Just Give Everyone a 4-Day Workweek Already

As thousands of employees begin testing a 4-day workweek the dream moves closer to reality

A man and woman high five at a desk.

As of April 1, select U.S. workers began testing the long-awaited, fervently coveted 4-day workweek (and no this wasn’t an April Fool’s joke). According to CNBC, thousands of workers across the country are taking part in a 6-month experiment and enjoying the first of many Fridays off last week.

The experiment is part of a worldwide effort launched by the 4 Day Week Global program, a nonprofit with ties to the University of Oxford “that help companies execute and measure the impact of a four-day workweek,” according to CNBC.

Thirty-eight companies in the U.S. and Canada, including Kickstarter, are participating in the program this year, which runs from April 1 to September. Companies will go through workshops and receive help from businesses who have already trialed the 4-day workweek, while researchers study changes in productivity and examine employee welfare throughout the trial. And instead of cramming 40 hours of work into 4 days, the majority of businesses participating in the experiment have reduced workweek hours to 32. “The nonprofit calls this a 100-80-100 model: Workers receive 100% of their pay for 80% of the time and maintain 100% productivity,” reports CNBC.

The hope is that, if all goes swimmingly, a 4-day workweek could become tangible for the rest of us. If I was a betting woman (which for the record, I am), I’d say this experiment will likely produce favorable results, since nearly every study conducted on the topic has demonstrated that ditching the traditional 5-day workweek yields positive effects for companies and employees.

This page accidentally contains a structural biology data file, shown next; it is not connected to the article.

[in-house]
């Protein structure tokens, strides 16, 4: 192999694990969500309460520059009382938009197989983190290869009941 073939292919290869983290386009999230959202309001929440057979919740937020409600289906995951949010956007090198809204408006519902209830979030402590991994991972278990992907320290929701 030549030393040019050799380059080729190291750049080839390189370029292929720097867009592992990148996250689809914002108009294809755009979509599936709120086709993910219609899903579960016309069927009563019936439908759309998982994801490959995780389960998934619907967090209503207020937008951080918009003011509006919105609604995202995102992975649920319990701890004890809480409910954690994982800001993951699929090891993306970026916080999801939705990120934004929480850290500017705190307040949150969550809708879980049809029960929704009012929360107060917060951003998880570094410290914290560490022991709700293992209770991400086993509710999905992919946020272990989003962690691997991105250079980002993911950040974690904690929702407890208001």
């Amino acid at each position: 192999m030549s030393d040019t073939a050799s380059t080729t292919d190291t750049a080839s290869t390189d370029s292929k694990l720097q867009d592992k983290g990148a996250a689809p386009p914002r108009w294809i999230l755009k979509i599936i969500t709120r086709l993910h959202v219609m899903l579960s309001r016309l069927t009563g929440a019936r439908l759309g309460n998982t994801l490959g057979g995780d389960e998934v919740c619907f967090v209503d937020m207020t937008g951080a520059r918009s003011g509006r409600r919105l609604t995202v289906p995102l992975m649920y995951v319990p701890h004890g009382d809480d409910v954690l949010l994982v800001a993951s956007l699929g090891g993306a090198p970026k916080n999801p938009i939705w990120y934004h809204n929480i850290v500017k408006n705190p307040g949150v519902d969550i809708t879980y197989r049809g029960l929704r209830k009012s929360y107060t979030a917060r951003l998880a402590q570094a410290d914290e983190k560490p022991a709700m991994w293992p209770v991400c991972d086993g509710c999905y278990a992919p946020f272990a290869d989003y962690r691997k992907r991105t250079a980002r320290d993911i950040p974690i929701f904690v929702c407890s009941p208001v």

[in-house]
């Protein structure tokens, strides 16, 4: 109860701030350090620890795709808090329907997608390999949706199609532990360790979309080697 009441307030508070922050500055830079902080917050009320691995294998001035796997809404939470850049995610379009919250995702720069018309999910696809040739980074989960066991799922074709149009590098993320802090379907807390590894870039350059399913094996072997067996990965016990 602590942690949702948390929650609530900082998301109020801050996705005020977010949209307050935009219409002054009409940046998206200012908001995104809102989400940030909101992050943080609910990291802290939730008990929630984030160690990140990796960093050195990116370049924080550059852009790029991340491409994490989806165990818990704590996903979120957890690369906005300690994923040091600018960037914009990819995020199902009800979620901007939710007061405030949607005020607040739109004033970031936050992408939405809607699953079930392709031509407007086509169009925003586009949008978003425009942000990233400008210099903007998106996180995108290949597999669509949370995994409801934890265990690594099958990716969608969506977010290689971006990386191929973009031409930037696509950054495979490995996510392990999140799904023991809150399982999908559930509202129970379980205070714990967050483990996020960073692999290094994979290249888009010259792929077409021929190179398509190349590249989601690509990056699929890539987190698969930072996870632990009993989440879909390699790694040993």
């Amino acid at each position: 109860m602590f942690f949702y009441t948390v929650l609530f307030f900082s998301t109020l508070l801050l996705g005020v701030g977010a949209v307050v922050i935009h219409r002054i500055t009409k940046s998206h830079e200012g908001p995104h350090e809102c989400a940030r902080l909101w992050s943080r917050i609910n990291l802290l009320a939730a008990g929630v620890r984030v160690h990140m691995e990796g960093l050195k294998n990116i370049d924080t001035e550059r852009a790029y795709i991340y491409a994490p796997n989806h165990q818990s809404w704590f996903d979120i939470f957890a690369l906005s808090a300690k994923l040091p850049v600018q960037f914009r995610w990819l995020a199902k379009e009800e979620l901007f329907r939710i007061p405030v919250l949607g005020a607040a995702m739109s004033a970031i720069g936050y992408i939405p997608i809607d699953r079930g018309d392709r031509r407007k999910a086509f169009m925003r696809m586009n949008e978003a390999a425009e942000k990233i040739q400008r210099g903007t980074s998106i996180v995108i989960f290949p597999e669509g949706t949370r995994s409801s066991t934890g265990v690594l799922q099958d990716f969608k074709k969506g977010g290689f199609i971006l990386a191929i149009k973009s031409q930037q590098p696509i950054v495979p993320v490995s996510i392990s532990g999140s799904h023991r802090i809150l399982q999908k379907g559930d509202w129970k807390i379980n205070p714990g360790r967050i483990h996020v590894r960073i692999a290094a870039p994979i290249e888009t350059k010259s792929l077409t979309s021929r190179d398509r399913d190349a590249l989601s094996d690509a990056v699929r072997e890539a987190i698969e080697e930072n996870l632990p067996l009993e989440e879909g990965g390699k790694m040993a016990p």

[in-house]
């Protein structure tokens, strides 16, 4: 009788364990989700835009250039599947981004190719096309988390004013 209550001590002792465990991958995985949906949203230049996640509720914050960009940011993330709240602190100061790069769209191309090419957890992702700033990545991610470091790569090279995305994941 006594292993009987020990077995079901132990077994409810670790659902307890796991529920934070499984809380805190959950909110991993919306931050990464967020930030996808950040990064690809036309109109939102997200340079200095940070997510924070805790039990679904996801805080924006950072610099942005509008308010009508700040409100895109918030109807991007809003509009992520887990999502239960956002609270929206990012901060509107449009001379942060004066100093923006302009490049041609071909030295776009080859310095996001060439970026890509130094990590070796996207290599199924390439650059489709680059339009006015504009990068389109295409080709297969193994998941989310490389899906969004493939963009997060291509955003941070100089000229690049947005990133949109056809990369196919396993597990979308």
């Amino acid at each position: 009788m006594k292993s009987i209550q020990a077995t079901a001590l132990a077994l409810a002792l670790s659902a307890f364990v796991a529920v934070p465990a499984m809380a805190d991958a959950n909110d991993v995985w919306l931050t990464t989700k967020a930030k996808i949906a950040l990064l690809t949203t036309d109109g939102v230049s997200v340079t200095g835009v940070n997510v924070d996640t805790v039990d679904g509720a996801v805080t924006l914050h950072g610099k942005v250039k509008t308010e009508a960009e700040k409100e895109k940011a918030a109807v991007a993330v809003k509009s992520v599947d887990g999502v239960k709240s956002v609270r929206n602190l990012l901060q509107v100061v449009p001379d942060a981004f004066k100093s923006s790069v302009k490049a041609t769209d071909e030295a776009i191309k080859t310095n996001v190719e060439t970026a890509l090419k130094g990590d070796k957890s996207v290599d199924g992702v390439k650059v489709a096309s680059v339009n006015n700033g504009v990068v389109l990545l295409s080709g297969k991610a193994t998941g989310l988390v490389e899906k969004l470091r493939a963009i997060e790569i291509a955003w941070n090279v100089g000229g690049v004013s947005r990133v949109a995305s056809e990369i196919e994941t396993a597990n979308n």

Take for example a trial conducted by New Zealand-based company Perpetual Guardian which reduced the workweek by one day. Both employees and managers reported that a diluted schedule improved workplace dynamics and increased collaborative work. Individuals also said they had more time to accomplish tasks in their personal lives that they’d normally put off, had more time to spend with family and more time to reconnect with hobbies and interests outside of work. Other workers who have transitioned to a 4-day workweek reported their “Sunday scaries,” a term used to describe the anticipatory anxiety over the ensuing workweek, have dissipated. All in all, a 4-day workweek would do wonders for employee well-being, while reducing overhead and other costs for employers.

While I’m glad more workers are getting a taste of the 4-day workweek through the 4 Day Week Global program, I am becoming a tad impatient. How many more trials and studies must we conduct until the majority of U.S. companies face the facts, and kick the 5-day workweek to the curb?

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